I am afraid that if I neglect appointments, therapies or new treatment options, my son's life will suffer.
I am afraid if I do not make a better effort to manage his anxiety and his resulting behavior, he will become a monster.
I am afraid, if I do not secure our home, he will wander the neighborhood searching for food and instead find harm and danger.
I am afraid if I am not a "good enough" parent, my son will die.
I have been running away from this fear all of his life.
It has finally caught up with me.
When my son Nicholas was first diagnosed with this monstrous syndrome, I experienced a type of shock. I buried my fear by devoting my life to a constant state of movement. I figured if I stayed busy enough, I wouldn't have time to feel anything. Nick's complex medical needs made this warped philosophy a convenient reality.
I became selfless, devoting myself completely to my weakened child. This chaotic lifestyle took me to a lonely place where few folks in my life could relate. I lost friends and family members. But still I persevered. I tried to make sense of my suffering by researching many forms of religion and spirituality. Here, I was interested to learn that most, if not all of these beliefs shared a similar philosophical promotion of selflessness and a belief in its path to peaceful living and enlightenment.
The only problem was...I didn't feel enlightened.
All I felt was tired.
After much soul searching, I have discovered that perhaps my selfless intentions are somewhat misguided.
Am I being selfless because I truly want to be selfless?
Do I enjoy it and feel energized by the experience?
Or am I staying busy just to hide my fear?
These are difficult questions but I believe the answer is....
I am afraid.
I am afraid if I allow myself to feel this fear, it will consume me.
So, I don a new persona. I compare myself to the likes of superheroes and soldiers and in the process I begin to lose myself. I bury my hopes, my dreams, and my health, so that I can better care for my son.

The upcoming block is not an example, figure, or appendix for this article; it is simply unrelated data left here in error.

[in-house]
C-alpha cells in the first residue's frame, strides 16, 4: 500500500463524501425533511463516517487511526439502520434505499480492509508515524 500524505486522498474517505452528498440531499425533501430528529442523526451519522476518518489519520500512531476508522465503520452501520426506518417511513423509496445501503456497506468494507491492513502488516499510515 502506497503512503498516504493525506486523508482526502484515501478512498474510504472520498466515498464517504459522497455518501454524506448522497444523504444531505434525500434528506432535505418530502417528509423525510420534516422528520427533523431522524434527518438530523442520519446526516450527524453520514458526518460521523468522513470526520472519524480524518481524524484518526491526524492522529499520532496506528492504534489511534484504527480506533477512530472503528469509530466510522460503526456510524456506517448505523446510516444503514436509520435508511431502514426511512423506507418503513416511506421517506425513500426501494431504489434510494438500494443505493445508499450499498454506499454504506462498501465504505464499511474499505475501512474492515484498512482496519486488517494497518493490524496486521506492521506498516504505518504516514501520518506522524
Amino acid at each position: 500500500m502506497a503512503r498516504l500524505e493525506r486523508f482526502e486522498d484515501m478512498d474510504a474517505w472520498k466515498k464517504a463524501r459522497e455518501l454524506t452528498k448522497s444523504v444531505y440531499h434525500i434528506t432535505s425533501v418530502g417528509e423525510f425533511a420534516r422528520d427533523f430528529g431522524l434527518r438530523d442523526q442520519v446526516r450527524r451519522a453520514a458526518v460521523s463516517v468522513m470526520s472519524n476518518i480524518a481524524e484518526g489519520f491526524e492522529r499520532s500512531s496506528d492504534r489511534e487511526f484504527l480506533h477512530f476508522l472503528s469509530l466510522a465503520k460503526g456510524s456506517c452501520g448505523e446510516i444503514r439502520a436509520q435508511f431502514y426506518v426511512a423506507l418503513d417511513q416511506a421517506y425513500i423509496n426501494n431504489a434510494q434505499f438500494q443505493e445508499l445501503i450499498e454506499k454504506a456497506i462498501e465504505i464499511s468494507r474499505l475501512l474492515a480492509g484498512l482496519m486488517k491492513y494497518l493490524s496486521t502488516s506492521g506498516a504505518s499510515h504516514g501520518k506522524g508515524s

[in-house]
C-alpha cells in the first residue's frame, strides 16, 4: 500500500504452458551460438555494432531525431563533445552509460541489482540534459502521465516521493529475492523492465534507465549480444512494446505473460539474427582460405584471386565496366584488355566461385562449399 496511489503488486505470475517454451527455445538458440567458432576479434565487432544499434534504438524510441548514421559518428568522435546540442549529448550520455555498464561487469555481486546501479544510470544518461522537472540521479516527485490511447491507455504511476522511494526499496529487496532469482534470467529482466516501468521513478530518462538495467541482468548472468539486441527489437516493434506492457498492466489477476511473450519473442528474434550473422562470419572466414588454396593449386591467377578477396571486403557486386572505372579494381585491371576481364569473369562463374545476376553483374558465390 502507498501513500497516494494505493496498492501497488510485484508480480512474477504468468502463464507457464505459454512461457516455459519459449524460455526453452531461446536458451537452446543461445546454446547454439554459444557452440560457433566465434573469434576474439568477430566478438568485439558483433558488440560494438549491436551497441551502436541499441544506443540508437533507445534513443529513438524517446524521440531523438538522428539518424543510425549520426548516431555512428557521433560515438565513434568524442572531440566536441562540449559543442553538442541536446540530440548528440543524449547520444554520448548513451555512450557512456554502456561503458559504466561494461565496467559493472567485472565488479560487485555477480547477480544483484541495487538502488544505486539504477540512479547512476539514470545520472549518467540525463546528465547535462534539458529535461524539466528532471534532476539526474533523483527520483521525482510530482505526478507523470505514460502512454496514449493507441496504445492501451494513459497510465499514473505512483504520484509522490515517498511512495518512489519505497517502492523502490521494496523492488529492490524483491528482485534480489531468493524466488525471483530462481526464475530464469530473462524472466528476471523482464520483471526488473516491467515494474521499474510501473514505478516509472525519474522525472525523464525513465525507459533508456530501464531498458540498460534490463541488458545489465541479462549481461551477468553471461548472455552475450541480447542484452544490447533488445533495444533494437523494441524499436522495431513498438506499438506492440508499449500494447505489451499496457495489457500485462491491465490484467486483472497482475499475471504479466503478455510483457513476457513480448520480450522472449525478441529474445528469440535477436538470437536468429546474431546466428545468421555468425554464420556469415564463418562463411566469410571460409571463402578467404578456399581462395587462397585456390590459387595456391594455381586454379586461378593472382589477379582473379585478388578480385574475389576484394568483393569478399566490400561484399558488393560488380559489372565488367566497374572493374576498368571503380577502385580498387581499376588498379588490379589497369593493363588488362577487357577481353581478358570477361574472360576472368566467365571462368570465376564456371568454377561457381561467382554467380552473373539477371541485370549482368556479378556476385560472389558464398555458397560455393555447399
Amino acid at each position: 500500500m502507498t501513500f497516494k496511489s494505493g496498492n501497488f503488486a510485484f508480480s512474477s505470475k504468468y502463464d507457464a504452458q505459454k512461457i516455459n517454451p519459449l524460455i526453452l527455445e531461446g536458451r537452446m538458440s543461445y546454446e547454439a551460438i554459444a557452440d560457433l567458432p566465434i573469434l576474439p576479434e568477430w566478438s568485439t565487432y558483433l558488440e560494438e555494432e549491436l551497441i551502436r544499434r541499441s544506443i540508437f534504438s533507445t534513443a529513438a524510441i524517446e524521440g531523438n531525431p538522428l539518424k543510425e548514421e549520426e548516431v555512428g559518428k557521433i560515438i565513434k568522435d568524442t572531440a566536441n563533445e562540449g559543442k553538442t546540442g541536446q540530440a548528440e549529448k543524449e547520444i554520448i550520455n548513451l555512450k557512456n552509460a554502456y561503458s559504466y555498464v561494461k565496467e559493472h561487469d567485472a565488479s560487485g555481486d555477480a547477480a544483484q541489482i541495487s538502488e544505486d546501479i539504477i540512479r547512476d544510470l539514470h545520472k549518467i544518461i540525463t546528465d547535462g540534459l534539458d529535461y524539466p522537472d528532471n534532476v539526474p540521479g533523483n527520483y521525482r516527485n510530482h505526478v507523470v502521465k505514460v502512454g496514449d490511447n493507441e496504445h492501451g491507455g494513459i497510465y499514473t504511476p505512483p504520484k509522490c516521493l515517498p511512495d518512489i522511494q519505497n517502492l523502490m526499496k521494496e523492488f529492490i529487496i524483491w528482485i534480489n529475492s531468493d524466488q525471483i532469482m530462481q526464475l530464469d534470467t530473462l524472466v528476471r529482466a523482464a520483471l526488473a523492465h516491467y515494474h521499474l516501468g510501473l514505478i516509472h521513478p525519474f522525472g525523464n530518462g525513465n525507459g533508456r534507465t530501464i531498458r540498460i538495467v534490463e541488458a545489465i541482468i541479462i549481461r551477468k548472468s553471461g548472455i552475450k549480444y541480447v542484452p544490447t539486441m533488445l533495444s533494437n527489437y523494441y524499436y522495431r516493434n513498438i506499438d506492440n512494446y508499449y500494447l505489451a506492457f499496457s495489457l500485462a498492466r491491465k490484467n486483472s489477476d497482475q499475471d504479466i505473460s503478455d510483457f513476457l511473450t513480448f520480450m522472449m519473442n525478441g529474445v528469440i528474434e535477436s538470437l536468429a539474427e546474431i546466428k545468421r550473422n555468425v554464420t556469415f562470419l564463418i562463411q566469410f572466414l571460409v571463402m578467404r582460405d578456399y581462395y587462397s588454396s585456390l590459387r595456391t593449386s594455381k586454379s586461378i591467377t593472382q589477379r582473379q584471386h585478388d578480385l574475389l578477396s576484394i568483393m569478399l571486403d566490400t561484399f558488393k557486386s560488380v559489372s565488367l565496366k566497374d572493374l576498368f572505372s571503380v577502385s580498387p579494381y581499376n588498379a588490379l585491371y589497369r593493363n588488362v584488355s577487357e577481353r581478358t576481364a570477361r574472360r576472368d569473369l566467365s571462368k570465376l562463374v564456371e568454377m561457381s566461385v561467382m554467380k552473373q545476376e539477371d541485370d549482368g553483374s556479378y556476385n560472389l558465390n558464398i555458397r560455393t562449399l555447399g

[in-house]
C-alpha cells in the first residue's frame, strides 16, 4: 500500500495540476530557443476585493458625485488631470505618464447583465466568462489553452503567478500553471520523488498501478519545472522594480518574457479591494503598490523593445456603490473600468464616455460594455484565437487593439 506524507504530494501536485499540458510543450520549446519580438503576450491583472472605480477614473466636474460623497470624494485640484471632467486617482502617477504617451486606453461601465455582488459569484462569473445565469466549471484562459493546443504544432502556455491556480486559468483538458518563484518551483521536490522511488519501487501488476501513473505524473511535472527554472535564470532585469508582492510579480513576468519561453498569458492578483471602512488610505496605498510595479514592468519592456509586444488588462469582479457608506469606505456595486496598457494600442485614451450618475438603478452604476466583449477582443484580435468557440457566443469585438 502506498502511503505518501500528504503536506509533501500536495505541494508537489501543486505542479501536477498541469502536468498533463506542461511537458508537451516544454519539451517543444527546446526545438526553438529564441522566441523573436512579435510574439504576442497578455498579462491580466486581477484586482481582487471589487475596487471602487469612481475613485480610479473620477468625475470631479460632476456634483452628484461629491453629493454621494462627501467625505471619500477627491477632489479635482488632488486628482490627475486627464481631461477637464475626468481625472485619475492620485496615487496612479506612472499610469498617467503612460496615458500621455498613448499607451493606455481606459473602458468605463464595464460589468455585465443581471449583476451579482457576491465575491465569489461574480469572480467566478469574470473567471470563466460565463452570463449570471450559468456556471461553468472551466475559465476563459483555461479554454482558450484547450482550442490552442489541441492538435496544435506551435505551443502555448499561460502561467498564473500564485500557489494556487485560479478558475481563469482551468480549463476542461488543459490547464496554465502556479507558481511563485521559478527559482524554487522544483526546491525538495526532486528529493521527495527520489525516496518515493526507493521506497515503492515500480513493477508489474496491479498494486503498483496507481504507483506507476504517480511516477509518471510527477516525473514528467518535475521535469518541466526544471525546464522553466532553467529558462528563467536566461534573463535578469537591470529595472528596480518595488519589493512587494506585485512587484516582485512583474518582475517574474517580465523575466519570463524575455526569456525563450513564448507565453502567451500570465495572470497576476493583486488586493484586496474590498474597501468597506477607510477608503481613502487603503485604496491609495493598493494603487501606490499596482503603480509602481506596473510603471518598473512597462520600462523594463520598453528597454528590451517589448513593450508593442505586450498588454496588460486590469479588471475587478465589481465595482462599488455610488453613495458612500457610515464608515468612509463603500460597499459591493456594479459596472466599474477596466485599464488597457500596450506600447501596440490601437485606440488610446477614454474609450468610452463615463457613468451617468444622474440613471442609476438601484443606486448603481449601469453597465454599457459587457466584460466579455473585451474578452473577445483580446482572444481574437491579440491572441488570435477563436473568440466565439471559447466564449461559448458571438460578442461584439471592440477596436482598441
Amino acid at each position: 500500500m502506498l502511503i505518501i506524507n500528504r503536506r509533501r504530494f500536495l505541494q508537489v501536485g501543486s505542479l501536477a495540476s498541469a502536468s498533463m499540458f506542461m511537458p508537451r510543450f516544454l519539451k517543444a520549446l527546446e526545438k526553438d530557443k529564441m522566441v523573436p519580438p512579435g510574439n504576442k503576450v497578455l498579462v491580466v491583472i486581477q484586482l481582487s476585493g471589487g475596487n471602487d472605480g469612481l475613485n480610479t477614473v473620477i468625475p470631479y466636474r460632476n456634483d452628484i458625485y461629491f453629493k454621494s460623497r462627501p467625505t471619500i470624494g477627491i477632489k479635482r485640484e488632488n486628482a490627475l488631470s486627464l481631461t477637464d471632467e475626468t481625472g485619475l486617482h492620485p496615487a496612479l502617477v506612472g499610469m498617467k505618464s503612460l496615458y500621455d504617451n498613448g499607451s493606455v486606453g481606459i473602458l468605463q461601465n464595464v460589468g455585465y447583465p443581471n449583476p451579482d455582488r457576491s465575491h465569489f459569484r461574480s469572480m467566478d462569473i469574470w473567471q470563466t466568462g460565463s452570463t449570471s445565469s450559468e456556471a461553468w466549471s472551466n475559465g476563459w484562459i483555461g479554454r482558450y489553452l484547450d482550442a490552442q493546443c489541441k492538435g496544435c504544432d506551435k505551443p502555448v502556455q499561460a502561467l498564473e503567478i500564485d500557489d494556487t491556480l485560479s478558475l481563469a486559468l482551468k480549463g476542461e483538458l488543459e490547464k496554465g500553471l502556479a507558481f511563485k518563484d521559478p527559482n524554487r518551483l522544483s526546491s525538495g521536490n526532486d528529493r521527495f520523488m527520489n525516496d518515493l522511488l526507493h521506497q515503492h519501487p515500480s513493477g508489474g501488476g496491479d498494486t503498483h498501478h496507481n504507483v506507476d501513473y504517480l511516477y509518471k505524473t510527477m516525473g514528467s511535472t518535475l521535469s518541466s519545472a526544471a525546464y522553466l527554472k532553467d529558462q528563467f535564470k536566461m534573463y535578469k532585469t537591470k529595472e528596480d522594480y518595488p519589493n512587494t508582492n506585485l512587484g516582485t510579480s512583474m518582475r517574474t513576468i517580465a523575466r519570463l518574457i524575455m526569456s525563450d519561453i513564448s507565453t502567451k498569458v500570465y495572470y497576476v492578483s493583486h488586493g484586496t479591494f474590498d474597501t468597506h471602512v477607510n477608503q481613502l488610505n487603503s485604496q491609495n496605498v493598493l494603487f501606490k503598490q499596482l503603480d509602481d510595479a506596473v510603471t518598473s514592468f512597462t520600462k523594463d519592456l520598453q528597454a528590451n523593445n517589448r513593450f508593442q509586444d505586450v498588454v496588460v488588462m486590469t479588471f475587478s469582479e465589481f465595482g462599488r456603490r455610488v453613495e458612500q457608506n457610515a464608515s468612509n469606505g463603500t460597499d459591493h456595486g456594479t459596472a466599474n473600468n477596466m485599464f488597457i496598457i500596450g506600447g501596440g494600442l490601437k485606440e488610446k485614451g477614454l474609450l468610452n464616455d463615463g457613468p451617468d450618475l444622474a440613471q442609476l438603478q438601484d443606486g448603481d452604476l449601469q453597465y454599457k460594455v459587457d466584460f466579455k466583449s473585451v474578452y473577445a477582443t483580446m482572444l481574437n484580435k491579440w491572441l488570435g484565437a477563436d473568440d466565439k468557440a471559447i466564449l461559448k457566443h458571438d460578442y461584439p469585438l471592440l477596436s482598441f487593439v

I have become a cartoon caricature and not a human being.
Last week, I got my wake-up call.
A visit to my primary physician indicated that I may be headed down the dreadful path of self destruction.
My blood pressure has begun to increase. I have always had low blood pressure. This shocking news made me think of my father who passed away suddenly from a stroke shortly after my first son was born. Realizing there was a good chance that I could face a similar fate, I did some soulful reflecting and found that my previous motto of "to do" needs to be replaced with a healthier "to be" philosophy. If I do not find a more relaxed mindset, and do not take better care of myself, who will care for my children? This is, of course, my biggest fear.
I need to find my peace.
I realize however, that this will take some time.
I am considering things like exercise, meditation, and creating new hobbies. I am also visiting with a mental health professional who is well versed in the stresses associated with raising children with special needs.
I am learning that...
Before I can give selflessly to another, I must first be fearless in my understanding of myself.
I must realize that I am not a superhero or soldier, I am just a girl.
I am a girl with a very big responsibility.
I am responsible for the quality of life of a medically fragile child.
This responsibility often makes me tired and scared.
It is very OK to feel this way.
My son Nicholas has endured many medical, physical and emotional difficulties and yet he faces each one of these challenges with a sense of calm acceptance and fearless resilience.
It is this spirit that I need to embrace.
Ironically, it is my son who makes me want to become a better, more accepting human being.
Lisa Peters writes about family life at www.onalifelessperfect.blogspot.com.
This month is Prader Willi Syndrome Awareness Month, to learn more about this syndrome, please visit our blog or contact our national organization at: www.pwsausa.org. Thank you for reading.